Food Stuff 

Tuscan son — At 6:30 p.m. Feb. 11, winemaker Michele Scienza, from the Podere Guado al Melo estate in Italy, will host a winemaker's dinner at Modern Food & Spirits. The small, 42-acre vineyard is in a hilly, stream-crossed part of Tuscany, under grape cultivation for centuries. Have a taste at 1535 Cass Lake Rd., Keego Harbor; 248-681-4231; $60 per person plus tax and tip.

Queen's bounty — The Queen's Residence Bed and Breakfast will host a six-course Valentine's Day dinner in their stately 1870s manor and 18th century colonial tavern. For reservations, e-mail Seatings are at 5 and 8 p.m., Sunday, Feb. 14, at the Queen's Residence, 220 S. Huron St., Ypsilanti; $75 per person.

No smoke — Visitors looking for a smoke-free bar in Hamtramck will be rewarded with a trip to Skipper's Hamtown, which has taken over the old Chill & Mingle. The owner, Nolan "Skipper" LaFramboise II, is former owner of Skipper's downtown. Amenities include a country-stocked jukebox, a pool table and ice-cold brewskis. No credit card machine yet, though. Drop in at 9735 Conant St., Hamtramck, open 6 p.m.-2 a.m. Mondays-Saturdays.


Using simple techniques, Italian food can be a combination of comfort food and convenience. Michele Scicolone's The Italian Slow Cooker 125 Easy Recipes for the Electric Slow Cooker (Houghton Mifflin Harcourt, $22) illustrates how to keep it simple. Such dishes as polenta and risotto that normally require constant attention are effortlessly prepared in a slow cooker. Her stews, beans, grains, sauces and protein — meat, seafood and poultry — are soothing, especially on a blustery day.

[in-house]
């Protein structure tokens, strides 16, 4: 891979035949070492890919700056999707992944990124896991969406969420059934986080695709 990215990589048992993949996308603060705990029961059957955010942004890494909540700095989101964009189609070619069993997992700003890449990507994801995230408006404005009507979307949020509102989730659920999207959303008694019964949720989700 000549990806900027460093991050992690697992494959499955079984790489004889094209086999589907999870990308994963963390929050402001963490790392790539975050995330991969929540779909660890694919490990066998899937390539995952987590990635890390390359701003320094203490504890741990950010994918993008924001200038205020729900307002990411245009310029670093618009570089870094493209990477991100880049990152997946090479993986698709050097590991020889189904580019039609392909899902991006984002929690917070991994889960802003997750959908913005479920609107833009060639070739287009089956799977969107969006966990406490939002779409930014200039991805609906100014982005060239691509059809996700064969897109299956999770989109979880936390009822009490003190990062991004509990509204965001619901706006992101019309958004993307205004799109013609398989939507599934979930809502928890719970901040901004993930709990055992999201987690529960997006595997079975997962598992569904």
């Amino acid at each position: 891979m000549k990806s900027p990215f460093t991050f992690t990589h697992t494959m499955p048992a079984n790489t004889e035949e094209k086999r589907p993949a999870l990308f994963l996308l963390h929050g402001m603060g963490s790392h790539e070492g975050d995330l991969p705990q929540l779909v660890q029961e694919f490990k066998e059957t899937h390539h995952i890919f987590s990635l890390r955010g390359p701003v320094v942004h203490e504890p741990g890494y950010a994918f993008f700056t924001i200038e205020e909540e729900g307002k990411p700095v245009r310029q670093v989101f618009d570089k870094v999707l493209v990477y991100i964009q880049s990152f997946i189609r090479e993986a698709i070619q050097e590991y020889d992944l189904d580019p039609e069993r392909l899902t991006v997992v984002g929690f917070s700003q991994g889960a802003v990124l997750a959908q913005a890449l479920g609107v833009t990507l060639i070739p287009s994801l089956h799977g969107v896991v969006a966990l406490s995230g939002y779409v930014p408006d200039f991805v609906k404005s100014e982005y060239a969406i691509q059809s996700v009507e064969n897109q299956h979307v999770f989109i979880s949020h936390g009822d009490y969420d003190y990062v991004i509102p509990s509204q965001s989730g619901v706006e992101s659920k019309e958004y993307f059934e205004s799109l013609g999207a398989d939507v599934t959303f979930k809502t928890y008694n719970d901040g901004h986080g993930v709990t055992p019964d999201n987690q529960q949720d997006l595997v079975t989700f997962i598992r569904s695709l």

When dining out in Mexicantown, try washing down your meal with a glass of horchata (or-CHAH-tah). Originally made in Egypt with the chufa nut, horchata made its way through Spain to Mexico, where the local population used rice, almonds, cinnamon and lime to flavor this milky-looking drink. To make horchata at home, you can grind, steep and strain all of the ingredients, or  you can buy powdered horchata from Mexicantown groceries — or just add cinnamon, sugar and a squeeze of lime to rice milk. 


This whimsical Chef 'n Garlic Zoom is a pretty fun-looking way to chop and mince garlic. You insert garlic cloves in the clear acrylic holder, roll it back and forth, and, voilà, minced garlic, without the usual garlic smell on your hands (although who says that garlic doesn't smell good on your hands, signaling friends that you are a chef). The transparent case allows you to see when the process is done to your liking. The stainless steel blade is removable and the whole thing is dishwasher-safe.

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